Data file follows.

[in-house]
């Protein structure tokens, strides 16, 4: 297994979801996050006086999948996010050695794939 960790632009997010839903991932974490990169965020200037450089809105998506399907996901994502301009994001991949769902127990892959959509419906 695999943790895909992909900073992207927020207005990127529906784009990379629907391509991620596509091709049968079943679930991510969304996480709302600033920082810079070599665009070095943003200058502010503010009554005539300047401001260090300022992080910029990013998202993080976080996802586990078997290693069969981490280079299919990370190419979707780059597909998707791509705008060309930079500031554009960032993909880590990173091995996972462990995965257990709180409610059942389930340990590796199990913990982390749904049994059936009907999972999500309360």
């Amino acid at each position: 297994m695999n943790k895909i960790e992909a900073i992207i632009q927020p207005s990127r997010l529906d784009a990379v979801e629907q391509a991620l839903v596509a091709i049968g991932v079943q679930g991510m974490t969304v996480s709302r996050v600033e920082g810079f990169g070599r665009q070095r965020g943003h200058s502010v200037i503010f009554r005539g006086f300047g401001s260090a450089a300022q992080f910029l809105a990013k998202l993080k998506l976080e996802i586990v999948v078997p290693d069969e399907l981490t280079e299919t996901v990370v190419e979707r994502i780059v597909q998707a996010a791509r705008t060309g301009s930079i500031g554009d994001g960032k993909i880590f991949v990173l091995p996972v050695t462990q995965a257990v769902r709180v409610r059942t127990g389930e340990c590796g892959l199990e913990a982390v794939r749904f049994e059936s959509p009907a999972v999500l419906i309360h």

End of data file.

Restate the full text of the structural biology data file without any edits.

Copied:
[in-house]
């Protein structure tokens, strides 16, 4: 297994979801996050006086999948996010050695794939 960790632009997010839903991932974490990169965020200037450089809105998506399907996901994502301009994001991949769902127990892959959509419906 695999943790895909992909900073992207927020207005990127529906784009990379629907391509991620596509091709049968079943679930991510969304996480709302600033920082810079070599665009070095943003200058502010503010009554005539300047401001260090300022992080910029990013998202993080976080996802586990078997290693069969981490280079299919990370190419979707780059597909998707791509705008060309930079500031554009960032993909880590990173091995996972462990995965257990709180409610059942389930340990590796199990913990982390749904049994059936009907999972999500309360």
């Amino acid at each position: 297994m695999n943790k895909i960790e992909a900073i992207i632009q927020p207005s990127r997010l529906d784009a990379v979801e629907q391509a991620l839903v596509a091709i049968g991932v079943q679930g991510m974490t969304v996480s709302r996050v600033e920082g810079f990169g070599r665009q070095r965020g943003h200058s502010v200037i503010f009554r005539g006086f300047g401001s260090a450089a300022q992080f910029l809105a990013k998202l993080k998506l976080e996802i586990v999948v078997p290693d069969e399907l981490t280079e299919t996901v990370v190419e979707r994502i780059v597909q998707a996010a791509r705008t060309g301009s930079i500031g554009d994001g960032k993909i880590f991949v990173l091995p996972v050695t462990q995965a257990v769902r709180v409610r059942t127990g389930e340990c590796g892959l199990e913990a982390v794939r749904f049994e059936s959509p009907a999972v999500l419906i309360h």